Introduction to South Asian Literature
English 191/Asia 191
Email: firstname.lastname@example.org (most reliable way to reach me)
Deep's formal office hours: Wednesdays 2-4 pm. My office is in 201 C Drown Hall.
I am also available to meet on Tuesdays, Wednesdays, and Thursdays by appointment (please email me to set up & confirm appointments).
Rushdie and West, Eds. Mirrorwork
Bapsi Sidhwa, Cracking India
Amitav Ghosh, The Glass Palace
Meera Syal, Life isn't all Ha ha hee hee
Mohsin Hamid, Mothsmoke
Arundhati Roy, The God of Small Things
Michael Ondaatje, Anil's Ghost
Salman Rushdie, The Satanic Verses
We will make extensive use of the Blackboard service for the dissemination of handouts. To access Blackboard, go to http://ci.lehigh.edu and enter your userid and password.
1. 25% Attendance and participation. This is a small, discussion-oriented class, so your presence is essential to the chemistry of the class. Equally essential to the functioning of the class is everyone doing all the reading, every week. I will likely introduce simple in-class writing assignments as the term progresses to ensure that everyone keeps up. Also note: I will be taking regular attendance! If you have more than 3 unexcused absences, attendance will adversely affect the participation portion of your grade.
2. 10% One in-class presentation. Roughly every other week on Thursday we will have student presentations. These will involve you doing some individual research on a topic either suggested by me or chosen by you.
The goal of these presentations is to give you an opportunity to deepen your knowledge of certain aspects of South Asian history, culture, and literature in an area that interests you. Presentations will generally have something to do with the readings assigned for that week, though there also be variations on that pattern for a good reason (such as, for instance, the relevance of a topic to current events). I would encourage people to use visual aids such as handouts or images for their presentations; film or audio clips can work too, if you let me know in advance.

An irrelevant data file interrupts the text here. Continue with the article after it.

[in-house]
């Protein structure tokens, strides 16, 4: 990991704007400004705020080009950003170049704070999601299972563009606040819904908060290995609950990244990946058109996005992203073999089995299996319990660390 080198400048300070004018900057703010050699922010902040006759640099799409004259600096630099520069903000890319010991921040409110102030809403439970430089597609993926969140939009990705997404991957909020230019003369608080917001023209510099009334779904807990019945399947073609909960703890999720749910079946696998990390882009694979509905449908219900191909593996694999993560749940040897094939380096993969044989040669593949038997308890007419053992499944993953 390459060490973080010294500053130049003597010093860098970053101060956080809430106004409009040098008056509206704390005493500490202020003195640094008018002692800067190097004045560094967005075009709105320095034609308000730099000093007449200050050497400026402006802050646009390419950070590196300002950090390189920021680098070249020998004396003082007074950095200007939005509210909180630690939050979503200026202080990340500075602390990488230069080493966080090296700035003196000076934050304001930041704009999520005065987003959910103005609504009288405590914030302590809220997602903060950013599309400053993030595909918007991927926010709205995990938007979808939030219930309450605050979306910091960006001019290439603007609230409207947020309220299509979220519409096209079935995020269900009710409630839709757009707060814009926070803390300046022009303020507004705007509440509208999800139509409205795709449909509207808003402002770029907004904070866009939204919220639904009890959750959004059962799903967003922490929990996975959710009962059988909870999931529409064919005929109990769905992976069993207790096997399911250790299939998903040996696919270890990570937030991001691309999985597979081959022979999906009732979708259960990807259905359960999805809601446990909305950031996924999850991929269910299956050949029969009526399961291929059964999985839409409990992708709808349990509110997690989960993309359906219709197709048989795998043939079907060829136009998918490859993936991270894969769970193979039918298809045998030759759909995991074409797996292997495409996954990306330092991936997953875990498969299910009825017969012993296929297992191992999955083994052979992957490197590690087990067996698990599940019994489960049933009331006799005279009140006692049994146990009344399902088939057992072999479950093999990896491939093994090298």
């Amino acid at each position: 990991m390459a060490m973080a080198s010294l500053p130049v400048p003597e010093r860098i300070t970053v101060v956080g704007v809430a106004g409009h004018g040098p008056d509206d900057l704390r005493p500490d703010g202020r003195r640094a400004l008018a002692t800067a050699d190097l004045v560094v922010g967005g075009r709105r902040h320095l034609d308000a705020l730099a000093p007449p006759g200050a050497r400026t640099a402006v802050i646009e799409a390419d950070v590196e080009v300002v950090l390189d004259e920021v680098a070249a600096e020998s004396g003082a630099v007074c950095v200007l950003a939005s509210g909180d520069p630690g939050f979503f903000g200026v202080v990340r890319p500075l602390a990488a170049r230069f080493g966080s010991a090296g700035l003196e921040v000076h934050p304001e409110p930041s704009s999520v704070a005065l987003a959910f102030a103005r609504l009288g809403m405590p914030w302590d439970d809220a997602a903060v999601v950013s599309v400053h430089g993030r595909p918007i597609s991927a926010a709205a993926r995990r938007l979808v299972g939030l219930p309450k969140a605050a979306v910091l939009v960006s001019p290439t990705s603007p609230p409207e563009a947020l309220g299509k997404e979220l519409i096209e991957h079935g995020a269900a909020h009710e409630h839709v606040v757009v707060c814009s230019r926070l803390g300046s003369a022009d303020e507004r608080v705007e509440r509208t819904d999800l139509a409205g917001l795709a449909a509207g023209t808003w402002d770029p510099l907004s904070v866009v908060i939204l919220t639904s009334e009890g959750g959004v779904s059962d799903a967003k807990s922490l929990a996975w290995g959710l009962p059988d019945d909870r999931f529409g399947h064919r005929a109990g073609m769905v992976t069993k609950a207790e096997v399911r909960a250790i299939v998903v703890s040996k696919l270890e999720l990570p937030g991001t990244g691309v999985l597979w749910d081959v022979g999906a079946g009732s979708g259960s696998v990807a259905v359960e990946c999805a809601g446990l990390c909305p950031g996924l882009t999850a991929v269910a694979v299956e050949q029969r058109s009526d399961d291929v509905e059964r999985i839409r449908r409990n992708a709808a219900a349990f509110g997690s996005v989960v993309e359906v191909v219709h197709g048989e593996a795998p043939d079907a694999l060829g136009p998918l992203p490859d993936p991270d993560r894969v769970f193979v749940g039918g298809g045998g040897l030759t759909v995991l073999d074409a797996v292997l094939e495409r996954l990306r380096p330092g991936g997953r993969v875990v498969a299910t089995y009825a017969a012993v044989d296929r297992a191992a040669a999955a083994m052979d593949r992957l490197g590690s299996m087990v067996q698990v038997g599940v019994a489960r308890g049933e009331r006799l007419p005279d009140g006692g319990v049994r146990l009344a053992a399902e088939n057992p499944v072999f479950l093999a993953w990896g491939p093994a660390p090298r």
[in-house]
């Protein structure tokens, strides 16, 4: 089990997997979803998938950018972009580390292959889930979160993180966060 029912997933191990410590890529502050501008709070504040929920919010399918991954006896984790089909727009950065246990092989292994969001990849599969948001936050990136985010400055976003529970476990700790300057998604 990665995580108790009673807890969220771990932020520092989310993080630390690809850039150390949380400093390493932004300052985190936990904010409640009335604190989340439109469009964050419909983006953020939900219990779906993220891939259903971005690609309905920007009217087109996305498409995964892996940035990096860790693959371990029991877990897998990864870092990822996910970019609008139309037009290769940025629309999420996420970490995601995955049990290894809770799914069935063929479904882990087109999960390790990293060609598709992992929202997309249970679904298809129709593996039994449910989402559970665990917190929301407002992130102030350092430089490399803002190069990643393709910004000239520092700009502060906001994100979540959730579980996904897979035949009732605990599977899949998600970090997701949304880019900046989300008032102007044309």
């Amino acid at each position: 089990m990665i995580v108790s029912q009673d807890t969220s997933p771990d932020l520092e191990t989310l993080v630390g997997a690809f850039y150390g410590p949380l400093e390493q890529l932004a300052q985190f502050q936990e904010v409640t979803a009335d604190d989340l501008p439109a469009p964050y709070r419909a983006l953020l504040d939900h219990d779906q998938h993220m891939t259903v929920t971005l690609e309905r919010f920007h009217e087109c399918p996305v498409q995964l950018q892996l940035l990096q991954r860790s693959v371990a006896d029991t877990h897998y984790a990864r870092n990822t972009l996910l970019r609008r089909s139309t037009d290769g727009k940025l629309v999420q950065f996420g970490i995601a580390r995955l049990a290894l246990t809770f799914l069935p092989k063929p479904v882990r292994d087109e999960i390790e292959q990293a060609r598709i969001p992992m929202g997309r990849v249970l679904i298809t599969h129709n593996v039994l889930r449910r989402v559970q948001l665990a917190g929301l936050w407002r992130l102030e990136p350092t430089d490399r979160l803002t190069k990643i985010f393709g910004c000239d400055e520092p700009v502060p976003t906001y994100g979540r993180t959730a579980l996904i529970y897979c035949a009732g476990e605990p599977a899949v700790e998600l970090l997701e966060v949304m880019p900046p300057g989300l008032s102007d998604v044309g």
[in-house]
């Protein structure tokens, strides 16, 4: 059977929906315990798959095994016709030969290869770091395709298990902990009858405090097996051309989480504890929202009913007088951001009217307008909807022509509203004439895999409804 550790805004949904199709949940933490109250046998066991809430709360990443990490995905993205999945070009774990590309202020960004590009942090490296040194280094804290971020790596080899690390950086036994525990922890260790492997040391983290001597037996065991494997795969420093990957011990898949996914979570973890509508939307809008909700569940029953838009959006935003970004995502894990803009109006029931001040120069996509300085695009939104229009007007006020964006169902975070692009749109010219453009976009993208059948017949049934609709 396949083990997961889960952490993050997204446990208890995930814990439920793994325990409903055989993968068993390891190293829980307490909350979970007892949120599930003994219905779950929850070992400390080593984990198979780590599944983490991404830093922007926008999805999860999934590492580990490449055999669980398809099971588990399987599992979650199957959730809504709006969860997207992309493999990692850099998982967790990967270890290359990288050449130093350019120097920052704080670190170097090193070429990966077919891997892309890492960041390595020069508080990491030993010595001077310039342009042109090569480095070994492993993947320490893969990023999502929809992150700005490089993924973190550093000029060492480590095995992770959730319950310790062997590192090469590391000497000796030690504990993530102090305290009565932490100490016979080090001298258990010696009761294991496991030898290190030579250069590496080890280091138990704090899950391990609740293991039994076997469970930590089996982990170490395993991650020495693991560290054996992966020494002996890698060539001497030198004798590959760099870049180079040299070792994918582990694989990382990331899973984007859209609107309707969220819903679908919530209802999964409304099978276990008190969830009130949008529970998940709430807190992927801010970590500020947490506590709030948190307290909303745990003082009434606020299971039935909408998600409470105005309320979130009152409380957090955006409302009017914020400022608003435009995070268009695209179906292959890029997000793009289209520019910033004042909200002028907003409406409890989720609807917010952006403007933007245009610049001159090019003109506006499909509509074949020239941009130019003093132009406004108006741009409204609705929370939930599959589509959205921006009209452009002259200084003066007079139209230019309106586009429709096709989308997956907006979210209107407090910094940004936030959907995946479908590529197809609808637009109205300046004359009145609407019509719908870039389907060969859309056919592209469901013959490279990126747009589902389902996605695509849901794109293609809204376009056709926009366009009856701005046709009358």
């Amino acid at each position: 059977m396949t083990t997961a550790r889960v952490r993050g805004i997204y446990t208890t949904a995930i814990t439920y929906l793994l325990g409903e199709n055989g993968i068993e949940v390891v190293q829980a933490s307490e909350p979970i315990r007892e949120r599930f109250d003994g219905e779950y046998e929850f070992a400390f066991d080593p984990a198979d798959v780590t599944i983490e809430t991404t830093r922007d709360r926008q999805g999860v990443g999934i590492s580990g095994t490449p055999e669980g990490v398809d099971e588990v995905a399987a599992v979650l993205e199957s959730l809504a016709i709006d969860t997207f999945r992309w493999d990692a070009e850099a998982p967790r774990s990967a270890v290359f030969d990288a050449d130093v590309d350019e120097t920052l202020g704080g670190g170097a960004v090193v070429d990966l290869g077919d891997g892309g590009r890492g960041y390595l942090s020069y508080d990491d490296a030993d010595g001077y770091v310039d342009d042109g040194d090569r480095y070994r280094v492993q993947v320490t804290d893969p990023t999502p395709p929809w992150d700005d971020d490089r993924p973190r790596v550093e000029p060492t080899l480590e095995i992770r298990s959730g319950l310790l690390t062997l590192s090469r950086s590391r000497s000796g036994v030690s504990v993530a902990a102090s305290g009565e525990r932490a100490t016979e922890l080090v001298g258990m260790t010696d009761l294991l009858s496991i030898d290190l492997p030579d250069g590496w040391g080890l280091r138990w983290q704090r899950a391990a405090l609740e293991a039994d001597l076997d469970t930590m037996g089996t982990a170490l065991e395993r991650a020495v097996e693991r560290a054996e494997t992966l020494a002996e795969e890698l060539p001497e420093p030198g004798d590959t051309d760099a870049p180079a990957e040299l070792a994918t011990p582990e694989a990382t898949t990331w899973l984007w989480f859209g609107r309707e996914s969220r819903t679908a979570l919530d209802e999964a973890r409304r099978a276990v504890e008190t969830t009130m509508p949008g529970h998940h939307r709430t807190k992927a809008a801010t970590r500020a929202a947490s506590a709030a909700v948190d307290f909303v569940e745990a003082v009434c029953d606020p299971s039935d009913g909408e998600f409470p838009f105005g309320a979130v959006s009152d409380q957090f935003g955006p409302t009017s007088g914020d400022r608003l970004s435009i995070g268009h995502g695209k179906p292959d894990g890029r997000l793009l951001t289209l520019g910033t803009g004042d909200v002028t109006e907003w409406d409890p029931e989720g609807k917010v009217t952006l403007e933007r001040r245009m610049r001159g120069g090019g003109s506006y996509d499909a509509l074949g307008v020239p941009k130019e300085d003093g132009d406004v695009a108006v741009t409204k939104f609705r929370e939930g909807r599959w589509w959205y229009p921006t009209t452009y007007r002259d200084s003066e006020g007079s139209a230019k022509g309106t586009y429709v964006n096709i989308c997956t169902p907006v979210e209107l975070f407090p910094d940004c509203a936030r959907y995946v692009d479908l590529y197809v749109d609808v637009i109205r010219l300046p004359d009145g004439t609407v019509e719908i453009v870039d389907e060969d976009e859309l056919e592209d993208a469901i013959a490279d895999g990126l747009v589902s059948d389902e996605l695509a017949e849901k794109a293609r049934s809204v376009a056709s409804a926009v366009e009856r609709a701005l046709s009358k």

3. 65% (10%, 15%, 40%) Three papers. Two are relatively short; the final will be about 10 pages.
The two shorter papers will be focused arguments interpreting the texts in the course. The final paper can also be primarily interpretive, or it can be more research-oriented. For instance, I could imagine a person interested in the controversy over Salman Rushdie's Satanic Verses doing some outside research on blasphemy in the Islamic tradition.
1. Reading load. I have designed this course to be as accessible as possible to non-majors while still making it challenging to English majors taking the course. In either case, there is a significant amount of reading here. I have tried to use shorter books where possible so as not to overwhelm you, but be forewarned that some weeks will have somewhat heavy reading assignments, so arrange your schedule accordingly. My suggestion is to use weekends to work through novels in concentrated sittings.
2. Meetings. Though I do have formal office hours, I am increasingly moving towards an appointment-based model. My preference is to meet with students on Tuesdays, Wednesdays, or Thursdays when at all possible. I would strongly encourage (almost require) you to come in and talk with me at some point during the term, and generally encourage you to come in as often as seems helpful to you.
3. Film Screenings. I have put five films on the syllabus -- which may be a bit optimistic. The films I have selected depict the issues being discussed in the course, including the Partition, gender relations, sexuality, caste, terrorism, and cross-cultural interactions (i.e., between east and west). Attendance at the screenings is optional, since I suspect we will not be able to find a time when everyone can be present at screenings. But I will require you to see screened films before the next class meeting, since we will be discussing the films in class; the films may also factor into your papers. Video copies of the films will be made available at the Fairchild-Martin media center.
I am currently envisioning screenings on Thursday evenings at 6:30 or 7 pm, in the video room in Maginnes Hall. One further thing: the film screenings will be open to the public. So feel free to bring friends & food along with you.
What is the goal of this class?
This class aims to introduce South Asian literature in English. A number of South Asian writers have emerged on the global literary scene since the end of the colonial era, offering a substantial contribution to world literature. Writing either from the South Asian subcontinent itself or from abroad, many of the writers featured in this course have had a significant impact in places like the United States and England, where they have won prizes and earned recognition.